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Killing Me Softly With His Conference: The Sell-Out “Boring 2010” Highlights Pleasures of Under-Stimulation

Is the concept of boredom funny only because it seems nearly impossible to be bored these days?

Boring 2010, held in London in December, drew 200 people for 20 interminable hours. Presentations included “My Relationship With Bus Routes,” “The Intangible Beauty of Car Park Roofs,” one individual’s three year and running sneeze count, and “Personal Reflections on the English Breakfast.” All were colorless except the one about “Like Listening to Paint Dry,” in which William Barrett spent five titillating minutes reciting the names of every single one of the 415 colors listed in a paint catalog.

The Boring 2010 conference began as a joke by blogger James Ward who heard that an event called the Interesting Conference had been canceled. He jokingly Tweeted about the need to have a Boring Conference, was surprised by others’ enthusiasm over the idea and the result was a sell-out event.

The “Boring Institute” in South Orange, N.J., also started as a joke but its website now says it plays a more serious role of pointing out the dangers of boredom, namely death. People really can be bored to death: studies show that people who complain about “high levels” of boredom in their lives are at double the risk of dying from a stroke or heart disease.

In a time wrought with information-overload and too many options, are we more or less likely to be bored? “Less likely” would be the obvious answer if boredom is thought to result only from under-stimulation. But can’t we also be bored by over-stimulation? Absolutely.

The possibility of sitting and knitting for four hours straight or alphabetizing my spices and organizing my soup recipes seems excitingly under-stimulating, especially if I can do it without once hearing the bing of an email entering my inbox.

A sabbatical offers the chance to escape over-stimulation, at least for a short while, and experience the wide, open space of living without a to-do list and paring down to one or two activities that crack open our minds and cause us to think in new ways.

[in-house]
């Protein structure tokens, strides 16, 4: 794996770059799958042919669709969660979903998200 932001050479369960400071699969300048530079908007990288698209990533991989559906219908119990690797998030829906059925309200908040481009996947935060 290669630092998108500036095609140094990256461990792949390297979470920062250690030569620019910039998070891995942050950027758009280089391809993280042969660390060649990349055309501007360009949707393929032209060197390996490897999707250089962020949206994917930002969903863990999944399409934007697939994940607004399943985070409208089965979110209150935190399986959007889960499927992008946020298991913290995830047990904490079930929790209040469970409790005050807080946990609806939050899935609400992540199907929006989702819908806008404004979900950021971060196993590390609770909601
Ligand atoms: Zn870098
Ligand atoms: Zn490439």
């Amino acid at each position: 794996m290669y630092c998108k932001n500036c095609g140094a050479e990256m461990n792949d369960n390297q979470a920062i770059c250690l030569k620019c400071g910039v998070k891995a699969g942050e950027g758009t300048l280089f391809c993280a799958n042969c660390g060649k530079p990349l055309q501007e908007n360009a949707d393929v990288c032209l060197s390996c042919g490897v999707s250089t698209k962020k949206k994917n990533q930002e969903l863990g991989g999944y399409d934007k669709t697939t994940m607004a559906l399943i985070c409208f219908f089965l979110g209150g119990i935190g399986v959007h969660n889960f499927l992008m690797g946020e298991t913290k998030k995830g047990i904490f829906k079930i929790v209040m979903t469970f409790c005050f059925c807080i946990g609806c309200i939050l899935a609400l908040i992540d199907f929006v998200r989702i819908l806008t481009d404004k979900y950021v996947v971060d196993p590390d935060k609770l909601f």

Maybe attendees of Boring 2010 were attracted to the event because it offered them the chance to be under-simulated for a day. That sounds very un-boring to me. Sign me up.


About Elizabeth Pagano

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Elizabeth consults with organizations on leadership/talent development. She is co-author of THE TRANSPARENCY EDGE: How Credibility Can Make or Break You in Business (McGraw-Hill), which has been translated into four languages and is now in paperback. A former business journalist, articles by and about her have appeared in a wide array of business publications, including The New York Times, The Los Angeles Times, CNN International, Outside Magazine,, Journal of Accountancy, CBS News, Web CPA, Business to Business, Talent Management, Employee Benefit News, Manage Smarter, and Canada’s Globe and Mail. You can find her book on Amazon:

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After 9/11, Elizabeth sailed with her mother on their family's 43-foot Beneteau, "Revival". To read more about their adventure at sea, go to Since their sailing sabbatical, Elizabeth and her mother have been working tirelessly to ensure that every career path includes a sabbatical or two.

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